White King and Red Queen

Published by Houghton Mifflin Harcourt on 10th November 2008

White King and Red Queen is the story of twentieth-century chess, and its inexorable connection to the rise and fall of Communism. Daniel Johnson’s landmark book begins with the early days of revolutionary activity in central Europe, when the chessboard was the province of exiled intellectuals and games were confined to coffee houses. When the Bolsheviks moved into the Kremlin after the 1917 revolution, they took chess with them. Although Lenin himself was a keen player, it was Nikolai Krylenko, creator of the Red Army, who persuaded the Kremlin to adopt chess as a symbol of Soviet power. From then on, competitors were obliged to play for the state, or risk imprisonment and exile.

Throughout the Cold War, the Communist influence on international politics was reflected in Soviet domination of world chess. From 1945, champions sprang unfailingly from Soviet soil. Three decades of Soviet chess hegemony were shattered finally in 1972 with the historic match between Bobby Fischer and Boris Spassky. The years between 1974 and 1981 saw the equally thrilling struggle between Viktor Korchnoi, anti-Communist dissident, and Anatoly Karpov, loyal representative of the Kremlin.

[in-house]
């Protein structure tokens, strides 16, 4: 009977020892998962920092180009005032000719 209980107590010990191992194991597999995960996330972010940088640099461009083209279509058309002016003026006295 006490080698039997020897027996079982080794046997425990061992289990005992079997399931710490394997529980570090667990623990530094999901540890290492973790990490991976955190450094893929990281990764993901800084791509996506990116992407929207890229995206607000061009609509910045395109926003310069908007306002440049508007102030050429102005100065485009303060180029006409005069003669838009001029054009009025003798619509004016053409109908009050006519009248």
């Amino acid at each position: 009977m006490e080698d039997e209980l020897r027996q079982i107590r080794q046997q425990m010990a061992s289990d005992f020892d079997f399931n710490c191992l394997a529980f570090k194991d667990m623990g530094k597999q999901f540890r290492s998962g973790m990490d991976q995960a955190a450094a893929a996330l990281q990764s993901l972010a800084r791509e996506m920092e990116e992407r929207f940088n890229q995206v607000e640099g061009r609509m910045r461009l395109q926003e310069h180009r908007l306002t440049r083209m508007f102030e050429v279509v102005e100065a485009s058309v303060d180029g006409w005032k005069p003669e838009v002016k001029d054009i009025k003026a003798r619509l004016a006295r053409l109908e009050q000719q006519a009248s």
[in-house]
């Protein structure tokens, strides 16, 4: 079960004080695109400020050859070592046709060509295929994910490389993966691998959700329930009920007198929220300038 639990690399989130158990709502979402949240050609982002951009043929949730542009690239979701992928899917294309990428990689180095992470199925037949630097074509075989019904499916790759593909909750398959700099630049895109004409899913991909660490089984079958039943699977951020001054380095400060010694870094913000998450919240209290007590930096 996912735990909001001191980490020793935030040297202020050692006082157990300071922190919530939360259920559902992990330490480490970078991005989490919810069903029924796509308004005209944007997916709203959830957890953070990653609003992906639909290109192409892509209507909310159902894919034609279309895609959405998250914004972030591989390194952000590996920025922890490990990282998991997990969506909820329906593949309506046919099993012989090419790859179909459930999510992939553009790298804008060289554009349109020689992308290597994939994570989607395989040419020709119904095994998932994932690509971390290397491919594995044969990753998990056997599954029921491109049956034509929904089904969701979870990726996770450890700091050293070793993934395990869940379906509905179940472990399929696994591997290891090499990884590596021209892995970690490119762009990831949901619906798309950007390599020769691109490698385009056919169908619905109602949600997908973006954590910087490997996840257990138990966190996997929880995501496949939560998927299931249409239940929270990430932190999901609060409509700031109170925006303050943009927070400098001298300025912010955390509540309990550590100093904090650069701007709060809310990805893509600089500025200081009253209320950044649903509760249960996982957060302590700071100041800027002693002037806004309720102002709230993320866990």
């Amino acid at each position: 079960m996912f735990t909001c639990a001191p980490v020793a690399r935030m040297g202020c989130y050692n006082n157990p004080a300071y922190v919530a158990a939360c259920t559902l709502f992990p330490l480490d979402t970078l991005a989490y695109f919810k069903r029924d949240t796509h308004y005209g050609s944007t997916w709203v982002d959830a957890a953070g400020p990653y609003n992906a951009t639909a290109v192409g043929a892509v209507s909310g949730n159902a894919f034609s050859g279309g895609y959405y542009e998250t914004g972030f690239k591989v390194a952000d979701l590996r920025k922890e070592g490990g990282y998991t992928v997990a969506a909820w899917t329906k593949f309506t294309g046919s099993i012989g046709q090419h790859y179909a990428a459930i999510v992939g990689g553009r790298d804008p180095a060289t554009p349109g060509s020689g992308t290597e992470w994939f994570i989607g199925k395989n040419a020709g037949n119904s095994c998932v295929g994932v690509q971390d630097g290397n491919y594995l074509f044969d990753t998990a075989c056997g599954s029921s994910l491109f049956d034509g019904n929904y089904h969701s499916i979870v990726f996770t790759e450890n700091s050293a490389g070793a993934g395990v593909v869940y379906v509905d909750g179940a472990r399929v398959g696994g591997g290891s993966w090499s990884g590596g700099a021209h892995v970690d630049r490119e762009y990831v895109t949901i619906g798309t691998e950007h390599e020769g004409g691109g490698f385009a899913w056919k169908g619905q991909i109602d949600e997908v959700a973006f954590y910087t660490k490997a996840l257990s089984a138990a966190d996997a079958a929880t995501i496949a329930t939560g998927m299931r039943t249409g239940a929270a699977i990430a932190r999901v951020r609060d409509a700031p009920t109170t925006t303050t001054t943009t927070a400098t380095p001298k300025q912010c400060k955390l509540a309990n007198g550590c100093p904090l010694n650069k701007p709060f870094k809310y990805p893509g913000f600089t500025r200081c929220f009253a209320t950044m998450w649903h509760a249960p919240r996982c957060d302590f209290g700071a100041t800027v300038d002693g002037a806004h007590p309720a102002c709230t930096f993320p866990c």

White King and Red Queen recounts in gripping detail the history of the game and its players during the twentieth century, and culminates with the emergence of Gary Kasparov, the last soviet champion. Daniel Johnson – a chess player, Cold War correspondent and historian – is the perfect guide to this remarkable period, when chess matches, for a brief, golden time, were front-page news, and captured the world’s imagination.